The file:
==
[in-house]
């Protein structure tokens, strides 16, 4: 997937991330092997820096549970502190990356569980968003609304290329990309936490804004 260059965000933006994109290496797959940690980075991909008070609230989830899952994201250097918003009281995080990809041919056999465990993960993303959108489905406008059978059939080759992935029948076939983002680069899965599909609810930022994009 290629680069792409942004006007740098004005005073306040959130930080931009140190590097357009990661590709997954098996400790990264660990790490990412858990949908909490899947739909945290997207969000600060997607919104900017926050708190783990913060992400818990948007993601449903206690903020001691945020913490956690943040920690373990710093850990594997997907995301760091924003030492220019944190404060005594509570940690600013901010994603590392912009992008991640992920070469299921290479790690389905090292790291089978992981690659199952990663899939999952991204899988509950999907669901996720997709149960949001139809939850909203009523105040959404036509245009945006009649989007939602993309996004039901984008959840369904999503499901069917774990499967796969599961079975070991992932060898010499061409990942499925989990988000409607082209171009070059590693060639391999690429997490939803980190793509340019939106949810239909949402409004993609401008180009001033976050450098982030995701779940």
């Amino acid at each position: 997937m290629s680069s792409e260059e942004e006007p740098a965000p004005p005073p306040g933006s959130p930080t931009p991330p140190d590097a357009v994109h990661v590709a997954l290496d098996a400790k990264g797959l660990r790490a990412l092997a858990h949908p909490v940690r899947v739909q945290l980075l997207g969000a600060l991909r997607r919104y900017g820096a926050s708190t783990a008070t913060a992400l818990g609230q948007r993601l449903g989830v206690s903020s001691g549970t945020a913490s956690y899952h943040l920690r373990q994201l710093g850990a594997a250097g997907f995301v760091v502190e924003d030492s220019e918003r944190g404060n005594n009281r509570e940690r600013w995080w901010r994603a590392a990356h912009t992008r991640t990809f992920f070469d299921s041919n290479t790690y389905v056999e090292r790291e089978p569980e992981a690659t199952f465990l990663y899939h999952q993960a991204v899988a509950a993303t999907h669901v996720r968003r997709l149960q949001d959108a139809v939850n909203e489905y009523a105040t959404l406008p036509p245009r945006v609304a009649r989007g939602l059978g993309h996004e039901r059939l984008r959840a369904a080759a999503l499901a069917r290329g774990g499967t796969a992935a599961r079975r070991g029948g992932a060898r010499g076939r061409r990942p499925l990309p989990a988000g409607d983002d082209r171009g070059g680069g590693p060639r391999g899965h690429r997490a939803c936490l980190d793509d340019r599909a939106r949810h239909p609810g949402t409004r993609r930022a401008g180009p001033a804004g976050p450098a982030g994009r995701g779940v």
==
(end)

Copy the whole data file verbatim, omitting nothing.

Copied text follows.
[in-house]
């Protein structure tokens, strides 16, 4: 997937991330092997820096549970502190990356569980968003609304290329990309936490804004 260059965000933006994109290496797959940690980075991909008070609230989830899952994201250097918003009281995080990809041919056999465990993960993303959108489905406008059978059939080759992935029948076939983002680069899965599909609810930022994009 290629680069792409942004006007740098004005005073306040959130930080931009140190590097357009990661590709997954098996400790990264660990790490990412858990949908909490899947739909945290997207969000600060997607919104900017926050708190783990913060992400818990948007993601449903206690903020001691945020913490956690943040920690373990710093850990594997997907995301760091924003030492220019944190404060005594509570940690600013901010994603590392912009992008991640992920070469299921290479790690389905090292790291089978992981690659199952990663899939999952991204899988509950999907669901996720997709149960949001139809939850909203009523105040959404036509245009945006009649989007939602993309996004039901984008959840369904999503499901069917774990499967796969599961079975070991992932060898010499061409990942499925989990988000409607082209171009070059590693060639391999690429997490939803980190793509340019939106949810239909949402409004993609401008180009001033976050450098982030995701779940």
């Amino acid at each position: 997937m290629s680069s792409e260059e942004e006007p740098a965000p004005p005073p306040g933006s959130p930080t931009p991330p140190d590097a357009v994109h990661v590709a997954l290496d098996a400790k990264g797959l660990r790490a990412l092997a858990h949908p909490v940690r899947v739909q945290l980075l997207g969000a600060l991909r997607r919104y900017g820096a926050s708190t783990a008070t913060a992400l818990g609230q948007r993601l449903g989830v206690s903020s001691g549970t945020a913490s956690y899952h943040l920690r373990q994201l710093g850990a594997a250097g997907f995301v760091v502190e924003d030492s220019e918003r944190g404060n005594n009281r509570e940690r600013w995080w901010r994603a590392a990356h912009t992008r991640t990809f992920f070469d299921s041919n290479t790690y389905v056999e090292r790291e089978p569980e992981a690659t199952f465990l990663y899939h999952q993960a991204v899988a509950a993303t999907h669901v996720r968003r997709l149960q949001d959108a139809v939850n909203e489905y009523a105040t959404l406008p036509p245009r945006v609304a009649r989007g939602l059978g993309h996004e039901r059939l984008r959840a369904a080759a999503l499901a069917r290329g774990g499967t796969a992935a599961r079975r070991g029948g992932a060898r010499g076939r061409r990942p499925l990309p989990a988000g409607d983002d082209r171009g070059g680069g590693p060639r391999g899965h690429r997490a939803c936490l980190d793509d340019r599909a939106r949810h239909p609810g949402t409004r993609r930022a401008g180009p001033a804004g976050p450098a982030g994009r995701g779940v």